Irish-American Interior Design: Kitsch

How have Irish-Americans fallen behind in the kitsch arms race?

How have Irish-Americans fallen behind in the kitsch arms race?

I’m surprised to discover that Irish-Americans have fallen behind in the arms race that is kitsch. I go into novelty stores and discover that a playful, ironic, pop-culture-obsessed sensibility seems to have colonized everything imaginable, from Bigfoot to fezes to hillbillies to Freud. But Irish-American content is in short supply.

How can this be? If ever there was a people who delighted in the ironic, the twee, and the popular, it is the Irish diaspora in America. But you’ll find shushing librarian bobbleheads, but not a single one based on Warwick Davis’ Leprechaun.

Now, I know I am misusing the word kitsch slightly. It properly describes tacky art that jejune sensibilities mistake for sophistication, such as plaster of Paris cupids and big-eyed Keane paintings. But there is no better word for the phenomenon I am referring to, which I suspect is a uniquely American one. It’s a sort of hipster nostalgia for novelties, plastic toys, and tacky collectibles that can be treated as objets d’art. It’s the sort of thing that is easy to dismiss as affected, as can be anything that is approached with an appreciation for irony. But I would argue that loving something ironically is nonetheless loving it. We don’t collect drinking birds and cheap nurse-themed romance paperbacks because we despise them and wish to mock them; we collect them because we love them despite their cheapness, their tackiness, their trashiness. One does not buy a pet rock to hate the pet rock; one buys the pet rock to love having it.

And so let me offer some suggestions for great examples of Irish-American kitsch, knowing it is in short supply, with the goal of encouraging more.

1. Funco Lucky Charms Wacky Wobbler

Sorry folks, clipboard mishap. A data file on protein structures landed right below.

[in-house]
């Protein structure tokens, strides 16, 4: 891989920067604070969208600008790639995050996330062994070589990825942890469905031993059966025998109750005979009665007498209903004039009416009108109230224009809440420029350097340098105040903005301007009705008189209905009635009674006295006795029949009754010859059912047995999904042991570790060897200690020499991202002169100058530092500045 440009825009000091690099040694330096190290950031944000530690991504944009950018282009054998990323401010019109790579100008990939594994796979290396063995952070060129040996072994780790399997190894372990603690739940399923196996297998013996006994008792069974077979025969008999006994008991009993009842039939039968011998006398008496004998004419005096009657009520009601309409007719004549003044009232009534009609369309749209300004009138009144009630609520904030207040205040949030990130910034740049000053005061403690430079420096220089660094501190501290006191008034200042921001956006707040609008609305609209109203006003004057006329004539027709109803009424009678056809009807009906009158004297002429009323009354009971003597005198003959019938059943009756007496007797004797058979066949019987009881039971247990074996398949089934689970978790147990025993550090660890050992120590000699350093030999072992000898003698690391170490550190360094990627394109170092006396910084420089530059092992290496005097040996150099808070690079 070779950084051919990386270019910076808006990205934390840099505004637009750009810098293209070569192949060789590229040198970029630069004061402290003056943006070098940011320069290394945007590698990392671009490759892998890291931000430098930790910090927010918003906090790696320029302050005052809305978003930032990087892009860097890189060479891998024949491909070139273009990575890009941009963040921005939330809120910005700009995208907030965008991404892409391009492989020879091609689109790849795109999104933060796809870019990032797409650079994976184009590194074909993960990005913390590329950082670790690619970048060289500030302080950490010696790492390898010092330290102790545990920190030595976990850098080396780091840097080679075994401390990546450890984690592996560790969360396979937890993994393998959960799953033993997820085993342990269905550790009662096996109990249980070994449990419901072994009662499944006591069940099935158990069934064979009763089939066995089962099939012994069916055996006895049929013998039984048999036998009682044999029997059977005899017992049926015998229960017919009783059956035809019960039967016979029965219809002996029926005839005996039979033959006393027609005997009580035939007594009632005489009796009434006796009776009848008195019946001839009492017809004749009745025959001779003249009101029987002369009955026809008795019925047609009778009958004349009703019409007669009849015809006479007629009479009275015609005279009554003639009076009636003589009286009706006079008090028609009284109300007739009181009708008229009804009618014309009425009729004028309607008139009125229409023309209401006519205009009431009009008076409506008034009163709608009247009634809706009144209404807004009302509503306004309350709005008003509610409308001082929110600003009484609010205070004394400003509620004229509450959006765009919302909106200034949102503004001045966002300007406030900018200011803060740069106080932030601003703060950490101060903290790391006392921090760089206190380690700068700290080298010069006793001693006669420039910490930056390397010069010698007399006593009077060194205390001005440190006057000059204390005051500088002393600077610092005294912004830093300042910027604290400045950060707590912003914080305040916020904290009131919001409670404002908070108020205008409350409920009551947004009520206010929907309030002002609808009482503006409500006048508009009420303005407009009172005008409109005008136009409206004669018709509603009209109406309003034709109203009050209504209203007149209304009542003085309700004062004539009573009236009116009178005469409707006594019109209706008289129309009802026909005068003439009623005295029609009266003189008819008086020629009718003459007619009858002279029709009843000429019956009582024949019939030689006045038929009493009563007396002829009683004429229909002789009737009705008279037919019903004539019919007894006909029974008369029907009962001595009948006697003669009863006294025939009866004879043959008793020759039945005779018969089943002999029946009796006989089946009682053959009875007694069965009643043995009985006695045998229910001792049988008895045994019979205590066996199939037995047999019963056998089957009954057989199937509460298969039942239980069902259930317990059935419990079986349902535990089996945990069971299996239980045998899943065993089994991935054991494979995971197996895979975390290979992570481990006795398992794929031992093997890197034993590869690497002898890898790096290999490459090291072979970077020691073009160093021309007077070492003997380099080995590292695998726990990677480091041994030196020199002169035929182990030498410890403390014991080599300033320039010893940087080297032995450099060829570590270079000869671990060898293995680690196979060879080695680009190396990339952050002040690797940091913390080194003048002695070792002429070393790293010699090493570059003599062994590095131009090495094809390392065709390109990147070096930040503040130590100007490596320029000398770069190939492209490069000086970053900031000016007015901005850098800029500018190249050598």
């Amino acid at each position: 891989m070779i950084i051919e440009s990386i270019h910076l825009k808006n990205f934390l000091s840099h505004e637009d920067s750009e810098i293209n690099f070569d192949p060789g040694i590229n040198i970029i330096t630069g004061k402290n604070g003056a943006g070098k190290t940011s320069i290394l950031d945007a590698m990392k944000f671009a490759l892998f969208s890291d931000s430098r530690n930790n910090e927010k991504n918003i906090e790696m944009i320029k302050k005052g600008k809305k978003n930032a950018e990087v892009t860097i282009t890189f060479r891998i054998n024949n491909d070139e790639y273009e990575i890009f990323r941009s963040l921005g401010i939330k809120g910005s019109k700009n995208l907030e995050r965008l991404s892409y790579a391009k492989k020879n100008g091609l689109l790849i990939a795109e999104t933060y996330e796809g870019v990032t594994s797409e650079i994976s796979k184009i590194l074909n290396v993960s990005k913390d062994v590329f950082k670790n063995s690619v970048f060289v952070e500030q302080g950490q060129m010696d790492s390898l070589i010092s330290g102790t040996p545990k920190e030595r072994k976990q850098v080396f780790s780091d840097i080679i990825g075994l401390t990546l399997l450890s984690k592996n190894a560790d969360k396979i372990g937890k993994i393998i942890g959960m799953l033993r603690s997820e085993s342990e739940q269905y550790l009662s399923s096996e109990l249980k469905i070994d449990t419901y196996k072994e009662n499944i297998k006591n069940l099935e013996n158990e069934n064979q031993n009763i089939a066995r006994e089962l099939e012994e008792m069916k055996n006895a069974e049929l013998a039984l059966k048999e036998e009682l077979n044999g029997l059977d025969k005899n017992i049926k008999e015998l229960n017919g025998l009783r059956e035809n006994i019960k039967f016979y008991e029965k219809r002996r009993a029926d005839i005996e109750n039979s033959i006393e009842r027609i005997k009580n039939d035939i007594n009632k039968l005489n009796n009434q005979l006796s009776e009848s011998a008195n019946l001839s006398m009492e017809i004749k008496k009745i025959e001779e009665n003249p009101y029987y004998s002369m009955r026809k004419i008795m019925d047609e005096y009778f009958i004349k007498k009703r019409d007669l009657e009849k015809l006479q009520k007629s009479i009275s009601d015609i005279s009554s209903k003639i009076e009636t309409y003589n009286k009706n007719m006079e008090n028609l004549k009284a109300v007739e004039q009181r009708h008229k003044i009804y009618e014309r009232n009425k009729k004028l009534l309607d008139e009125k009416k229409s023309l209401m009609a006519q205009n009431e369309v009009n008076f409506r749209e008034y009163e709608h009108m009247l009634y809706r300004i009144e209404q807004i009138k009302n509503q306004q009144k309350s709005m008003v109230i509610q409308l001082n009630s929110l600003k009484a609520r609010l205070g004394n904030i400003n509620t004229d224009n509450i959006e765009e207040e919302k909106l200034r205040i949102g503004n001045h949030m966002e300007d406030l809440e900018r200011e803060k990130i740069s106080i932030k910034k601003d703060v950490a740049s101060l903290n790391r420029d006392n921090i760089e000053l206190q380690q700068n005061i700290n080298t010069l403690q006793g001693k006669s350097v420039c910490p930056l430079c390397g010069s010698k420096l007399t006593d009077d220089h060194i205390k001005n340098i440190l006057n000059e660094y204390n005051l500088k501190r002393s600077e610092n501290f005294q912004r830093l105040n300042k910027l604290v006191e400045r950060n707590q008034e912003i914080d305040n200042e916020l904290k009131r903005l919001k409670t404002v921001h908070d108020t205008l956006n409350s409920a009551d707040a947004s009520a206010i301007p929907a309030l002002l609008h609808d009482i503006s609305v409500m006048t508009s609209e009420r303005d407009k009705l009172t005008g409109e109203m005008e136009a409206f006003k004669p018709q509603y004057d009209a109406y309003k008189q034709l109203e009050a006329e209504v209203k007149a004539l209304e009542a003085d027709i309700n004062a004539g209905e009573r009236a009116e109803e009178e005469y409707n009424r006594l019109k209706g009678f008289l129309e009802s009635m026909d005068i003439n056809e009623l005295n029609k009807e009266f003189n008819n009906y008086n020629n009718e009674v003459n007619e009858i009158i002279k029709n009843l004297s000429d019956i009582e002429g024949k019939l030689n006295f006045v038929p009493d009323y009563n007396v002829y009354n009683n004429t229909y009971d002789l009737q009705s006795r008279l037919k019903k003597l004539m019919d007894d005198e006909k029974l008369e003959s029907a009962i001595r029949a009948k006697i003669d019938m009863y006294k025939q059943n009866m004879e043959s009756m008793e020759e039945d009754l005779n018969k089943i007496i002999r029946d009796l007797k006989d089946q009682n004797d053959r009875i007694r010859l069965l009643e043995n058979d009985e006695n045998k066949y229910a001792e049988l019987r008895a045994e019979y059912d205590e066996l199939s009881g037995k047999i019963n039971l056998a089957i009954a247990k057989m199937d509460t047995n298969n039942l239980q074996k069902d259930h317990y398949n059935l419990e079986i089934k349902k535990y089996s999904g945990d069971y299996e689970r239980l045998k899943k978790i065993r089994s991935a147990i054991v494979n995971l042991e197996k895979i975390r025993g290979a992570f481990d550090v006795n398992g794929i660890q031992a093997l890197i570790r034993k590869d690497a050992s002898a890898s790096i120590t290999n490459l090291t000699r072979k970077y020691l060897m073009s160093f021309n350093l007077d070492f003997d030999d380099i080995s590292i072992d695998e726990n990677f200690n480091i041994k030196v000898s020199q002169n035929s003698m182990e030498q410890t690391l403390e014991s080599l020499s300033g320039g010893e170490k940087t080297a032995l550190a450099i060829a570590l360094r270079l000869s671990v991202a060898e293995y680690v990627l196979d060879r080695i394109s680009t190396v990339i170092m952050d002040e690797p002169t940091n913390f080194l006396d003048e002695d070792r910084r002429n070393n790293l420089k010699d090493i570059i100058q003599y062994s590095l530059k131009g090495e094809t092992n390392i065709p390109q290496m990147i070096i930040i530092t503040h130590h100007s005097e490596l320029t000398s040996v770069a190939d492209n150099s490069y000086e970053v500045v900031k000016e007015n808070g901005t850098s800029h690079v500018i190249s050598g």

It's magically bobblishious.

It’s magically bobblishious.

If there’s no Warwick Davis bobblehead, there is one for Lucky Charms, or, at least, there once was. Vinyl collectable figure manufacturer made one of the Sir Charms mascot a few years back, and they are still easy to locate.

2. Instant Irish Accent Mouth Spray

Ta tee ta too ta ta

Ta tee ta too ta ta

Novelty mouth sprays are all the rage, and this one promises to give its user a proper brogue. Probably best as a joke, but only attempt if you can do a convincing Irish accent, which few Americans can — I think it has only been managed once by an American actor onscreen, and it was none other than Meryl Streep in “Dancing at Lughnasa.” Unless you have Ms. Streep’s facility with accents, perhaps steer clear of this.

3. Irish knit beard

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This one is from Etsy, but there are a lot of these knit beards available online, usually coupled with a green hat.

4. Shamrock party lights

Party on, lights.

Party on, lights.

When I was younger, no self-respecting hipster was seen without party lights, and the varieties of them were uncountable: trailer homes, hot dogs, chilies, skeletons, etc. These shamrocks are nice, but the selection of Irish-American party lights is disappointingly small.

5. Finlay inflatable shillelagh

Probably not the best for fighting.

Probably not the best for fighting.

Few things have greater kitsch appeal the professional wrestling, and Northern Ireland’s Dace Finlay embraces this. His tights are emblazoned with a shamrock, he often waves a shillelagh at the audience, and he is sometimes accompanied by a little person dressed as a leprechaun. Among his branded merchandize is this inflatable shillelagh, almost literally deflating he purpose of the Irish fighting stick.

6. Green flamingos

If John Water made films about Irish-Americans.

If John Water made films about Irish-Americans.

There may be no more iconic a representation of kitsch Americanus than the beloved and reviled pink lawn flamingos. Well, it is possible to get them in green as well, which is just write for the Irish-American lawn.

7. Shamrock sunglasses

Green color my world.

Green color my world.

Ordinarily, the sort of thing people wear on St. Paddy’s Day. Our suggestion: Wear them everyday!

 

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Max Sparber

Max Sparber is a playwright, journalist, and history detective in Omaha, Nebraska.